This is a story where millions of investor dollars were spent on strip clubs, a private jet, luxury cars and more, read all about it.
An increasingly popular device in the forex fraud repertoire of investment scammers consists of the managed forex account. A company that has already been sued by the Commodities Futures Trading Commission for fraud is Capital Blu Management.
According to the CFTC’s complaint filed on March 23, 2009, Capital Blu started soliciting funds to the tune of $17 million as of at least January of 2008. The main defendants named in the lawsuit were Donovan Davis Jr., Blayne Davis and Damian Bromfield.
How the Capital Blu Fraud Began
According to the CFTC complaint, the Capital Blu team told prospective clients that their funds would be pooled together in a fund which was started in September of 2007 by the name of the CBM FX Fund, LP.
However, instead of investing all of the participants’ funds in the CBM FX Fund, only a portion of these funds were invested while the defendants used the remaining funds to buy and sell exchange-traded currency futures and OTC currency options.
The company began showing clients solid monthly profits, so on the surface everything looked above board. Nevertheless, the reason for this was that the company was creating fake account statements for clients which showed the fund’s account was up as much as 7% per month.
While Capital Blu’s clients were kept under the false impression that their investment was making a return of several percentage points per month, the reality was that the funds the fraudsters had actually committed to trading resulted in losses in excess of $7 million.
One of the fraud red flags overlooked by investors was the fact that the investment pool they were funding did not issue individual accounts. Instead, the funds were commingled into one trading account.
Where Did the $17 Million Go?
According to the CFTC complaint, of the $17 million Capital Blu took in from approximately 100 investors, $7.1 million was accounted for as actual trading losses. These losses were deducted from an initial $14.7 million deposited into various trading accounts, of which only a few were in the name of the FX Fund which Capital Blu operated.
The trading accounts were in Futures Commission Merchant or FCM accounts and were used to trade exchange-traded currency futures from January of 2008 until May of 2008. None of the investing clients were informed that their money would be invested this way by trading exchange-traded futures.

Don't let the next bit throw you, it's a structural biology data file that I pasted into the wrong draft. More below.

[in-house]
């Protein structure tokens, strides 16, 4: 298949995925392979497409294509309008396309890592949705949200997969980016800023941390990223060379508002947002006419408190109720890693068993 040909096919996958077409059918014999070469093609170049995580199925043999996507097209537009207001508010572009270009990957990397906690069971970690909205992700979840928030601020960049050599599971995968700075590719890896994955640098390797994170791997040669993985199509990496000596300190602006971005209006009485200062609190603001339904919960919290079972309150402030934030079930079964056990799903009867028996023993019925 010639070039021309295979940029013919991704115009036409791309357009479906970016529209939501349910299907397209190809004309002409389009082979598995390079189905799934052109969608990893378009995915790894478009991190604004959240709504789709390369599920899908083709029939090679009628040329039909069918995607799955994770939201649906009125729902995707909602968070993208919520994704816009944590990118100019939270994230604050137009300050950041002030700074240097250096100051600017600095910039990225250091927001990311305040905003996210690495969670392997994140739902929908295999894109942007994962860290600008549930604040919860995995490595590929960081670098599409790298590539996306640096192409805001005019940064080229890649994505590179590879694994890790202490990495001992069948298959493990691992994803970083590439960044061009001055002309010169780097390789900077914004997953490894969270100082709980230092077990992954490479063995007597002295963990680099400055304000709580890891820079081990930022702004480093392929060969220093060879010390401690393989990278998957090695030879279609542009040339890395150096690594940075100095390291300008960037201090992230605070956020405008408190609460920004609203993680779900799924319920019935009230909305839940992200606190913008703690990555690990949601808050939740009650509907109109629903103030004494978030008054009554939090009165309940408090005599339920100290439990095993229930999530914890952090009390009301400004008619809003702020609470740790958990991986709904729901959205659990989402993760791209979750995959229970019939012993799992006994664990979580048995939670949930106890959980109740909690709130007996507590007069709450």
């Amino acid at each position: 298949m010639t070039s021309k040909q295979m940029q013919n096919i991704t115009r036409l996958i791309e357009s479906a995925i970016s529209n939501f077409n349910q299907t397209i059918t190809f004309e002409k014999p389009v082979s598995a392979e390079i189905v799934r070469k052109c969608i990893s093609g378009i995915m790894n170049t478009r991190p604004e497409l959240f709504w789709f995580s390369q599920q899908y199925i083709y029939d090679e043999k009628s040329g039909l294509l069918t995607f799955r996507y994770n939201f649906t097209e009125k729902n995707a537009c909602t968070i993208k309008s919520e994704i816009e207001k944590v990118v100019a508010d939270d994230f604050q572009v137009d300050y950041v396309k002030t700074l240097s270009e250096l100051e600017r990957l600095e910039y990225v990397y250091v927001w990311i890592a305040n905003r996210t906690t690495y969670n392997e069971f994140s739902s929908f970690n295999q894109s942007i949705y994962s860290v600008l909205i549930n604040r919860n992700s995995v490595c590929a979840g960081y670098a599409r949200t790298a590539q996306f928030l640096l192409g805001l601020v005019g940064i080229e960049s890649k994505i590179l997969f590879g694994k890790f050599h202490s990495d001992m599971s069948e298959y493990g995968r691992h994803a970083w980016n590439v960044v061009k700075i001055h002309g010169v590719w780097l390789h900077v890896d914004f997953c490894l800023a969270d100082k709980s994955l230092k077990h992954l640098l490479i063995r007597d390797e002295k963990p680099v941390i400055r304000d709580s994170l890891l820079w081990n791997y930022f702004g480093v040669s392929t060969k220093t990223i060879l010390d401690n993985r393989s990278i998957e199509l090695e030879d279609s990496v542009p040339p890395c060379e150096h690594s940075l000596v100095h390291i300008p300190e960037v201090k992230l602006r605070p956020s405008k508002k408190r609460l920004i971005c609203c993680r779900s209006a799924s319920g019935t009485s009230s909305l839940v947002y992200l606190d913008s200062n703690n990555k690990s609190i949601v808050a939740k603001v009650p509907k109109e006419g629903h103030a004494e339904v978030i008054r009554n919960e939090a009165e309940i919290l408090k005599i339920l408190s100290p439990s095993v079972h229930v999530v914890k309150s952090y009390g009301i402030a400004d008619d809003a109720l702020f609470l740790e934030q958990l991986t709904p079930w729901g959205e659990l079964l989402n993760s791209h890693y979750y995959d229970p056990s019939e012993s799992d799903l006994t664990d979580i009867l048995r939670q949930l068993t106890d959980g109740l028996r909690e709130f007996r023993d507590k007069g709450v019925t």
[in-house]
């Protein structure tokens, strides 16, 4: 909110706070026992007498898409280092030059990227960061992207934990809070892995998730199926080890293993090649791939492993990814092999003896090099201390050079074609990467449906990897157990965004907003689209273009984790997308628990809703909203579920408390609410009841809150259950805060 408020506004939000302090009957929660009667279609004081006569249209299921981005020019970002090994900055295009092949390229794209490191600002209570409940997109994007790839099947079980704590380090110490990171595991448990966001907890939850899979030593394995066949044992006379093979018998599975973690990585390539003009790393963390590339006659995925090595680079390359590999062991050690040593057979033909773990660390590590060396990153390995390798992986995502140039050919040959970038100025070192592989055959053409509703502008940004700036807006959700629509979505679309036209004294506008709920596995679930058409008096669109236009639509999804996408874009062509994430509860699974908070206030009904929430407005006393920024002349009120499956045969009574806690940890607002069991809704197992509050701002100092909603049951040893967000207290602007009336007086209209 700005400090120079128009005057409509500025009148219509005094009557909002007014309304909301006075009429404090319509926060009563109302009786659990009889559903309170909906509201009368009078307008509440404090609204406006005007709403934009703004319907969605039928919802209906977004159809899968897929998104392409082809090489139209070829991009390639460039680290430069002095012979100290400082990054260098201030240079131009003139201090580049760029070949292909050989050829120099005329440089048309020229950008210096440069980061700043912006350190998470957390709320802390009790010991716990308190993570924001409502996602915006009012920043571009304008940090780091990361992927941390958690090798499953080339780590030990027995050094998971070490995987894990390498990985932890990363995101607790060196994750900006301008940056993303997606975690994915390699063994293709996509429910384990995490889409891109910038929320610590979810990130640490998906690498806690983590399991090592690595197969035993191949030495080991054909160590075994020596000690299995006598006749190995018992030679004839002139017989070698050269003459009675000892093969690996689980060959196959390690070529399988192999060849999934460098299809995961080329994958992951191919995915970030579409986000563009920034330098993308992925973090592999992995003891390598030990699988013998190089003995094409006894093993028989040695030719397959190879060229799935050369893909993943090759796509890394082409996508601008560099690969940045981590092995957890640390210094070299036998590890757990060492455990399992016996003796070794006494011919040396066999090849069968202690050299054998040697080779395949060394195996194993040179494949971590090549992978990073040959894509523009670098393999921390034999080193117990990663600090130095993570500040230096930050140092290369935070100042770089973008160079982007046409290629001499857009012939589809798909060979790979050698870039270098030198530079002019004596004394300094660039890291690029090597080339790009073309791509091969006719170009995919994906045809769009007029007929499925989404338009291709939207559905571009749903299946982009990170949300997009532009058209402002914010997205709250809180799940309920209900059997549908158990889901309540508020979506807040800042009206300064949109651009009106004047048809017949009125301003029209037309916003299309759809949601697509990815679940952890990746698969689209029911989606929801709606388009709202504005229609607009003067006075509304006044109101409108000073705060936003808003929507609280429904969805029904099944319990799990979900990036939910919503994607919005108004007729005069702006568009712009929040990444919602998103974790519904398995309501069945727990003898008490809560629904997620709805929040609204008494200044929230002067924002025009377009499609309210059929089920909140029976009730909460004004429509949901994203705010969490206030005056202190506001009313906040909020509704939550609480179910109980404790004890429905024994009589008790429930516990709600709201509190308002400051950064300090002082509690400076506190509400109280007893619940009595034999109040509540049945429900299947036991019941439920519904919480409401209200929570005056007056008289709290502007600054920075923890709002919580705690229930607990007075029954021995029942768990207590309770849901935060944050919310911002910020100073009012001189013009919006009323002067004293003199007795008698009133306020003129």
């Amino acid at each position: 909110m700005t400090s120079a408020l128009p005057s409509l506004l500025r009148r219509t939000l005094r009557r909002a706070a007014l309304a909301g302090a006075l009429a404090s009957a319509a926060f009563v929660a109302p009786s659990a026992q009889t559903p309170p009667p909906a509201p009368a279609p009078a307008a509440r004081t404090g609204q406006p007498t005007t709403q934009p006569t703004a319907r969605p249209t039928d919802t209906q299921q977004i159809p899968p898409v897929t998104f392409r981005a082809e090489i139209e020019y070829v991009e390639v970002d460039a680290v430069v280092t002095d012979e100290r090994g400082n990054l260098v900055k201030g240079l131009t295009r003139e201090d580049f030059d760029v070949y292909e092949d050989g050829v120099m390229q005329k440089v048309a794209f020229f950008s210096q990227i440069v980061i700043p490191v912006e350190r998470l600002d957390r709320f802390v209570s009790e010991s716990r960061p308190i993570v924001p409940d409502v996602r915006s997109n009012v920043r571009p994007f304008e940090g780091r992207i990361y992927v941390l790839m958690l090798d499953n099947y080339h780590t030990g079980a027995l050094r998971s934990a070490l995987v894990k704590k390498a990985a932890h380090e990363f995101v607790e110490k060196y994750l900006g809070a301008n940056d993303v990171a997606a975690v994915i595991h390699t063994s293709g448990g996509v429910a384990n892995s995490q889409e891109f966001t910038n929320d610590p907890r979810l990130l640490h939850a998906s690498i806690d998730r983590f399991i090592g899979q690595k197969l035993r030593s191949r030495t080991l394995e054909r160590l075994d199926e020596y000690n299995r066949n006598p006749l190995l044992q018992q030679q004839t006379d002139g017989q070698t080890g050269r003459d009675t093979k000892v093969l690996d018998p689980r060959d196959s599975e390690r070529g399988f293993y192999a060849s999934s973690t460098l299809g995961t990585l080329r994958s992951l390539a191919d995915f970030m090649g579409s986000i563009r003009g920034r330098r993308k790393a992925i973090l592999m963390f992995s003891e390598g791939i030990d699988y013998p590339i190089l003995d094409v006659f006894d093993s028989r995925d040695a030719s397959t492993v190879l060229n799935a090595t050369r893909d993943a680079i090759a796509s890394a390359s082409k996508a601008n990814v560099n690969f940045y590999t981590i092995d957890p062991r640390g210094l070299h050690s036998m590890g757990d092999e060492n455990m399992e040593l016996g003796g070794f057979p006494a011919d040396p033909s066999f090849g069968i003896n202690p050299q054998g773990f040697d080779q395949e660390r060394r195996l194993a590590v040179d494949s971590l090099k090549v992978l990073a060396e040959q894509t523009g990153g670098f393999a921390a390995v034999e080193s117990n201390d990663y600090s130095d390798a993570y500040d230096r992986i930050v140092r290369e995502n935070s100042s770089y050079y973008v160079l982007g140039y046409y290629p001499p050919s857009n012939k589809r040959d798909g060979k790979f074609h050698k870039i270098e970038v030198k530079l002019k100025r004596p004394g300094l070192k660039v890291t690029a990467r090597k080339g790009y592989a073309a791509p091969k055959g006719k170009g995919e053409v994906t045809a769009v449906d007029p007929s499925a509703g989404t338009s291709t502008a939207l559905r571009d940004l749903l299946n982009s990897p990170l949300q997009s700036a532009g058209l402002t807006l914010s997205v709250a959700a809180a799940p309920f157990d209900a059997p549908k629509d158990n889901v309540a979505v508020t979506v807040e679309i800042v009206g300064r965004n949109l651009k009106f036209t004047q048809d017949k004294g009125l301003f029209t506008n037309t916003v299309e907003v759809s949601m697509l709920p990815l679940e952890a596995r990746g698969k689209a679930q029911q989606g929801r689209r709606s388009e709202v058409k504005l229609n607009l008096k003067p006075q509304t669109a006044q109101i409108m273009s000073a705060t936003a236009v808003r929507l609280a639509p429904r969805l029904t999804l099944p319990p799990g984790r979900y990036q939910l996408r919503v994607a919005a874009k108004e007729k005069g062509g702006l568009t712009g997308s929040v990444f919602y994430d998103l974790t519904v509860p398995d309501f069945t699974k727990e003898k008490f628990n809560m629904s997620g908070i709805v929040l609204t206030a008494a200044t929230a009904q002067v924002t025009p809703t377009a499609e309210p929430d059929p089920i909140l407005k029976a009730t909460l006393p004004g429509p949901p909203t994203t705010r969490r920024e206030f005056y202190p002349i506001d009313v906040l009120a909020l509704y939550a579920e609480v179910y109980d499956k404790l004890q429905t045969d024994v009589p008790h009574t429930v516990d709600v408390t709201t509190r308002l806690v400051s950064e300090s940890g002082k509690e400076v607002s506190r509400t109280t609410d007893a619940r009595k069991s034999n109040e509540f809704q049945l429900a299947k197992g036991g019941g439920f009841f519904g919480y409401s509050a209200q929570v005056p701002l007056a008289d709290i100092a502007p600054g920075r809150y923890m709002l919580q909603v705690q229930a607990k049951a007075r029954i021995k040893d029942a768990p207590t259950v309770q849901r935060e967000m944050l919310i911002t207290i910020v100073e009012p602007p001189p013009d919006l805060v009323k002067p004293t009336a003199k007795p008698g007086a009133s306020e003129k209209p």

Furthermore, of the $14.7 million placed in the FCM accounts, $7.1 million was withdrawn from the FCM accounts and distributed to various Capital Blu bank accounts and were also commingled with funds controlled by Capital Blu.
The CFTC found only $400,000 left in the FCM trading accounts used by Capital Blu. The rest of the money was spent by the company’s officers on luxury cars, strip-clubs, expensive vacations, trips to Las Vegas and a $2 million private jet.
Latest News on Capital Blu
Capital Blu Management’s appointed receiver, the accounting firm of Lewis B. Freeman, has itself been placed in receivership. In the receiver’s last report, the accountant indicated that only $500,000 had been located and that a large amount was spent on vacations, rent, alcohol and adult entertainment.
In a shocking twist, the accounting firm was placed in receivership following an FBI raid in which authorities were trying to trace $3.6 million that the accounting firm was allegedly holding for Capital Blu.
As of April 9th, 2010, an order deeming the termination of the Capital Blu receivership premature was filed in case no. 6:2009cv00508 by the CFTC. Also, a status report is forthcoming shortly from the Successor Receiver by May 15th, 2010 which should cover the assets discussed in the objection. The April 9th filing also states that:
“Plaintiff shall take on certain tasks to assist the Successor Receiver in locating assets, individuals and information helpful to the Receivership estate.”
Has anything happened in the past two years on this case?
The wheels of justice can move slowly, but once they start, the outcome can be swift. After hearing arguments deliberating three weeks, a jury issued its verdict on February 3, 2011 in Orlando, Florida, against Donovan Davis Jr. and Bromfield. The Honorable Judge John Antoon II of the U.S. District Court for the Middle District of Florida has “permanently bars all defendants from engaging in any commodity-related activity, including trading and registering with the CFTC.”
The judge further ruled that,” Capital Blu Management, LLC (Capital Blu) of Melbourne, Fla., Donovan Davis Jr. of Palm Bay, Fla., Damien Bromfield of Ocoee, Fla., Blayne Davis of Naples, Fla., and DD International Holdings, LLC (DDIH) of Palm Bay, Fla., jointly and severally to pay restitution of USD2,463,592.12. Judge Antoon ordered Bromfield and Blayne Davis each to pay a civil monetary penalty of USD4,927,184.24 and ordered Donovan Davis Jr. and DDIH jointly and severally to pay a civil monetary penalty of the same amount.
Defendants claim to have little in the way of assets or professional abilities to pay these fines. The issue of jail time may have to be revisited if no possible restitution of $17 million in investor lost funds can ever be made.
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